Matthew Roszak

In The Press Blog

Game makers: Amazon’s Android appstore terms are greedy

no comment is in hot water for the pricing strategy and terms for developers in its new app store for Android games. Basically, game makers fear that they will make a lot less money as Amazon battles Apple and other app store owners in a bloody price war.

In this battle, developers are worried they will be cannon fodder. The International Game Developers Association, the professional association for game developers, has sent Amazon an open letter accusing the company of adopting developer-unfriendly terms for its new Android app store. If Amazon doesn’t change its terms, developers will make less money on games and have less say in how their games are sold and merchandised, the group said.“The point here is to educate developers about the terms and to begin a discussion,” said Gordon Bellamy (pictured), executive director of the IGDA, in an interview. “This took a lot of thought to make this clear and it’s still the beginning of a discussion. We hope that Amazon continues to explore choices that will be good for the development community.”

Bellamy said the group raised its concerns with Amazon’s executives but there has been no change so far.

Prices will likely be lower on smartphones and tablets, and the IGDA’s members are used to that by now. But the terms that Amazon has used are particularly tough, including a clause where it will pay the developer either 70 percent of the purchase price or 20 percent of the list price. Given the steep discounting that Amazon is doing, that means there could be very little money for a developer.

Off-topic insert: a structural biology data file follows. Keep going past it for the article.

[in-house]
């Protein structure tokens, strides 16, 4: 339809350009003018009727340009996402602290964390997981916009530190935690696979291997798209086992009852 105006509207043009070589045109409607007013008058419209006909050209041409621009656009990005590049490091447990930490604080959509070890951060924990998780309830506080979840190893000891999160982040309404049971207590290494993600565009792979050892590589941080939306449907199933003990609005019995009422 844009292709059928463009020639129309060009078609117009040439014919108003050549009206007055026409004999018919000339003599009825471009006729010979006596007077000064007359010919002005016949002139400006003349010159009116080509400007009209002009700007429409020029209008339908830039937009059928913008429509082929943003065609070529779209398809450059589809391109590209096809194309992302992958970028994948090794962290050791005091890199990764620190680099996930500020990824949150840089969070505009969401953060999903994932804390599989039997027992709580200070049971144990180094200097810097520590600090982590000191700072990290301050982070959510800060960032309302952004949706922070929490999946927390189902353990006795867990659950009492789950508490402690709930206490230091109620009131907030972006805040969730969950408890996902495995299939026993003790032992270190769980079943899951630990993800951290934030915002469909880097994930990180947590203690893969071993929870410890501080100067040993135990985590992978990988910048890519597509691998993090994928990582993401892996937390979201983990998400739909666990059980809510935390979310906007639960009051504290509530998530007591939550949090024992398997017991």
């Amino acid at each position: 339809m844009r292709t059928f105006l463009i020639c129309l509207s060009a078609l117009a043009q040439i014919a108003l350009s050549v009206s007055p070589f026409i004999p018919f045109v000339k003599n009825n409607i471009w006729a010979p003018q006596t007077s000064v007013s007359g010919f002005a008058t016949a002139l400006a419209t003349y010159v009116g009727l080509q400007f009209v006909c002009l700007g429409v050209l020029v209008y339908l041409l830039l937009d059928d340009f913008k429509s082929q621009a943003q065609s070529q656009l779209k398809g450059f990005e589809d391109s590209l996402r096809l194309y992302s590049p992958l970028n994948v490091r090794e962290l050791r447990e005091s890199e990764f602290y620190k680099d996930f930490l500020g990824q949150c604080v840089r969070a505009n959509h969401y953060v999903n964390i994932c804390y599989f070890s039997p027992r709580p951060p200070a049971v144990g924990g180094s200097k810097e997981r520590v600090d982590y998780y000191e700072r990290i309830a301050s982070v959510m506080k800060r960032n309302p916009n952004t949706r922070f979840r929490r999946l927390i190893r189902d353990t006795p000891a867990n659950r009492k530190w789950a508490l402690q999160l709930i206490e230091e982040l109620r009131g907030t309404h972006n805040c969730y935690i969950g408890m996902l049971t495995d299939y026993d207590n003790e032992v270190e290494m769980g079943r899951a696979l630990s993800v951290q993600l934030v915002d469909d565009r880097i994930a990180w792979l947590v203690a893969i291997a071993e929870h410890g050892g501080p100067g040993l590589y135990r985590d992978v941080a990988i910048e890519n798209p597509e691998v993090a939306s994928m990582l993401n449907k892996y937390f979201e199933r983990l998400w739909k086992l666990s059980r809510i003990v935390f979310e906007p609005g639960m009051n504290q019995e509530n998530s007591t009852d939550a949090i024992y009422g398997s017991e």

Amazon started its app store a few weeks ago with 3,800 apps. To get attention, it offered a very big promotion, offering Rovio’s popular Angry Birds game for free. Rovio was likely able to dictate its terms to Amazon, since Angry Birds could help get Amazon off on the right foot as it takes on Apple, which has more than 50,000 games in the App Store.

In some ways, the IGDA is a little late. Apple is the company that set the standard for low prices paid for apps, with many games going for free and many selling for just 99 cents. Whatever Amazon is doing, it can argue that it is just trying to compete with Apple.

But the IGDA says that no other app store owner is asking for the same strict terms, like requiring that a developer give up the right to be able to set its price for a game and put that decision entirely in Amazon’s hands. Amazon is also requiring that developers permanently match the lowest price for a game anywhere else it is sold. If a developer discounts a game for a weekend on the iPhone, it then has to permanently set its price at that discounted figure on Amazon.

The IGDA worries that Amazon will start a downward spiral in mobile game prices, much as Amazon did with the launch of downloadable casual web games. Those games were once sold for $20 each, but now they sell for $7 or less.

Here’s the full text of the IGDA letter:

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